Pressure ulcers are a major complication in people with a spinal cord injury and typically occur at the buttocks.  In addition pressure ulcers in the wider patient population put an added treatment burden on NHS resources. Development of a pressure ulcer is related to high rates of rehospitalisation and disability, and can be an enormous physical, emotional and financial burden. A recent report by NHS Improvement  states that in the NHS in England, 24,674 patients were reported to have developed a new pressure ulcer between April 2015 and March 2016, and treating pressure damage costs the NHS more than £3.8 million every day.

Pressure ulcers develop when continuous unrelieved pressure, friction or shear is applied to any tissue of the body, but usually occurs over a bony area.  If the pressure in the tissue is greater than the blood pressure then no blood can flow through the tissue.  For people with spinal cord injury who can't feel pain, these ulcers are often left un-noticed, and result in serious infections and long stays in hospital.  If left untreated they can lead to death.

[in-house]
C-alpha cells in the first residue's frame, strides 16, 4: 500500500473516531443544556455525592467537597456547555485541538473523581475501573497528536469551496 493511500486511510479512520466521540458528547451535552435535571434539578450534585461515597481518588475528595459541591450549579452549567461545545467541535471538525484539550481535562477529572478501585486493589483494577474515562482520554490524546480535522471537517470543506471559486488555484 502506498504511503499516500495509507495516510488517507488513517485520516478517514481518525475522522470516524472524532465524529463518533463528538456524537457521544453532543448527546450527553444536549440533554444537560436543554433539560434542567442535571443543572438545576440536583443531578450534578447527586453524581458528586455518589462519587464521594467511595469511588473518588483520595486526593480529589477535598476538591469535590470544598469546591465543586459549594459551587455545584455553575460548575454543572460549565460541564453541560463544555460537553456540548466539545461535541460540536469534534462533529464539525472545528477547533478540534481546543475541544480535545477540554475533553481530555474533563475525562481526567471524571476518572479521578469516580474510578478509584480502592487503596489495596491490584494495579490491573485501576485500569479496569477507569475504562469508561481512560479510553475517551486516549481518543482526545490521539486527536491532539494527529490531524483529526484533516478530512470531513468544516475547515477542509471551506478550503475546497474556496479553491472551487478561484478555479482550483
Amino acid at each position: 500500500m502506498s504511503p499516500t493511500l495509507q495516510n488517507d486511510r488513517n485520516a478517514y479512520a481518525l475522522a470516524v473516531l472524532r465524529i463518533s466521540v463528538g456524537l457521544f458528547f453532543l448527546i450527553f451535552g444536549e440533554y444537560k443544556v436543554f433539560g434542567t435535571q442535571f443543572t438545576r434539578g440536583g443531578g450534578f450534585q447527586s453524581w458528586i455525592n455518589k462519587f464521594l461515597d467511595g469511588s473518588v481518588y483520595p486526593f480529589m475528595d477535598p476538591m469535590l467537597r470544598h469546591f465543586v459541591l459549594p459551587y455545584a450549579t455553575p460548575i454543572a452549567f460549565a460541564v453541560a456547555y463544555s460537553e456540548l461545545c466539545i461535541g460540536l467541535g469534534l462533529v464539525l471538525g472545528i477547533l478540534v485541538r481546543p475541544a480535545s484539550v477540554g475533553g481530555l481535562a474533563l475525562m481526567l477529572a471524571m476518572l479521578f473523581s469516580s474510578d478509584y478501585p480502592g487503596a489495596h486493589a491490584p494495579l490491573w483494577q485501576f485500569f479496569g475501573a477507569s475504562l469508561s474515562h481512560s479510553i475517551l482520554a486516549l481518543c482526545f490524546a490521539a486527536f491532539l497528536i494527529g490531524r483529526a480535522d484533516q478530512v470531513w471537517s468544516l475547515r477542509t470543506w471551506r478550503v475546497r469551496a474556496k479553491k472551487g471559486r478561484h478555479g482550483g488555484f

Stoke Mandeville Spinal Research is committed to funding research that identifies new ways to prevent and treat pressure ulcers.

If you are a scientific researcher working on pressure ulcers please contact [email protected] to learn more about our research grant programme.